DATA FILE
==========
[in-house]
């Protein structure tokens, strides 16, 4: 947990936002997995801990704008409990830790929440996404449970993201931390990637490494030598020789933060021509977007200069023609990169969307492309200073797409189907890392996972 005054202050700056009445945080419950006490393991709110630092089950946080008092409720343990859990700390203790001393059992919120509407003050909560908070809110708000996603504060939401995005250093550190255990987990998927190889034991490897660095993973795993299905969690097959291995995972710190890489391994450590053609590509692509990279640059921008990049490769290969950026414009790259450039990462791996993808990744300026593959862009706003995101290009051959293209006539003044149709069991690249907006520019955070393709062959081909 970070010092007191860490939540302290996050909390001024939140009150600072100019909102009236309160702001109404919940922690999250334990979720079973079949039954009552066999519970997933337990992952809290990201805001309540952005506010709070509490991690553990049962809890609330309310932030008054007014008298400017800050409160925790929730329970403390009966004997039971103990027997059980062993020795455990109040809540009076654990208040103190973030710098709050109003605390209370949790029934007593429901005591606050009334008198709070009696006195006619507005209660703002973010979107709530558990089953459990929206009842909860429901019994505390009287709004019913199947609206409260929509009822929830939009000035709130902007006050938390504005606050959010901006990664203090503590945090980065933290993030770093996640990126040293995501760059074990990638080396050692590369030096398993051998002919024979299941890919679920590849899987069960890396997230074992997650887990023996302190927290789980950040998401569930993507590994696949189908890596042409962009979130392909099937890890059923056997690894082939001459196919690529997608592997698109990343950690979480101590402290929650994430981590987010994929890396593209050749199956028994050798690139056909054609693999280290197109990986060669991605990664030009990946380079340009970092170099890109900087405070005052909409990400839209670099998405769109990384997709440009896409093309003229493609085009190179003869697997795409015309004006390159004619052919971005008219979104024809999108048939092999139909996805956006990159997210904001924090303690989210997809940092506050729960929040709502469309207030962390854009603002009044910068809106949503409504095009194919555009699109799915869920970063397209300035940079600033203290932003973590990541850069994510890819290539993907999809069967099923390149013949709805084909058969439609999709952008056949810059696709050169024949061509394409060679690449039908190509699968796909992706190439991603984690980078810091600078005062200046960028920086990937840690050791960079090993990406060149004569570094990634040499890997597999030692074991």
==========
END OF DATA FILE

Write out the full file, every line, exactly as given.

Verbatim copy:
[in-house]
């Protein structure tokens, strides 16, 4: 947990936002997995801990704008409990830790929440996404449970993201931390990637490494030598020789933060021509977007200069023609990169969307492309200073797409189907890392996972 005054202050700056009445945080419950006490393991709110630092089950946080008092409720343990859990700390203790001393059992919120509407003050909560908070809110708000996603504060939401995005250093550190255990987990998927190889034991490897660095993973795993299905969690097959291995995972710190890489391994450590053609590509692509990279640059921008990049490769290969950026414009790259450039990462791996993808990744300026593959862009706003995101290009051959293209006539003044149709069991690249907006520019955070393709062959081909 970070010092007191860490939540302290996050909390001024939140009150600072100019909102009236309160702001109404919940922690999250334990979720079973079949039954009552066999519970997933337990992952809290990201805001309540952005506010709070509490991690553990049962809890609330309310932030008054007014008298400017800050409160925790929730329970403390009966004997039971103990027997059980062993020795455990109040809540009076654990208040103190973030710098709050109003605390209370949790029934007593429901005591606050009334008198709070009696006195006619507005209660703002973010979107709530558990089953459990929206009842909860429901019994505390009287709004019913199947609206409260929509009822929830939009000035709130902007006050938390504005606050959010901006990664203090503590945090980065933290993030770093996640990126040293995501760059074990990638080396050692590369030096398993051998002919024979299941890919679920590849899987069960890396997230074992997650887990023996302190927290789980950040998401569930993507590994696949189908890596042409962009979130392909099937890890059923056997690894082939001459196919690529997608592997698109990343950690979480101590402290929650994430981590987010994929890396593209050749199956028994050798690139056909054609693999280290197109990986060669991605990664030009990946380079340009970092170099890109900087405070005052909409990400839209670099998405769109990384997709440009896409093309003229493609085009190179003869697997795409015309004006390159004619052919971005008219979104024809999108048939092999139909996805956006990159997210904001924090303690989210997809940092506050729960929040709502469309207030962390854009603002009044910068809106949503409504095009194919555009699109799915869920970063397209300035940079600033203290932003973590990541850069994510890819290539993907999809069967099923390149013949709805084909058969439609999709952008056949810059696709050169024949061509394409060679690449039908190509699968796909992706190439991603984690980078810091600078005062200046960028920086990937840690050791960079090993990406060149004569570094990634040499890997597999030692074991």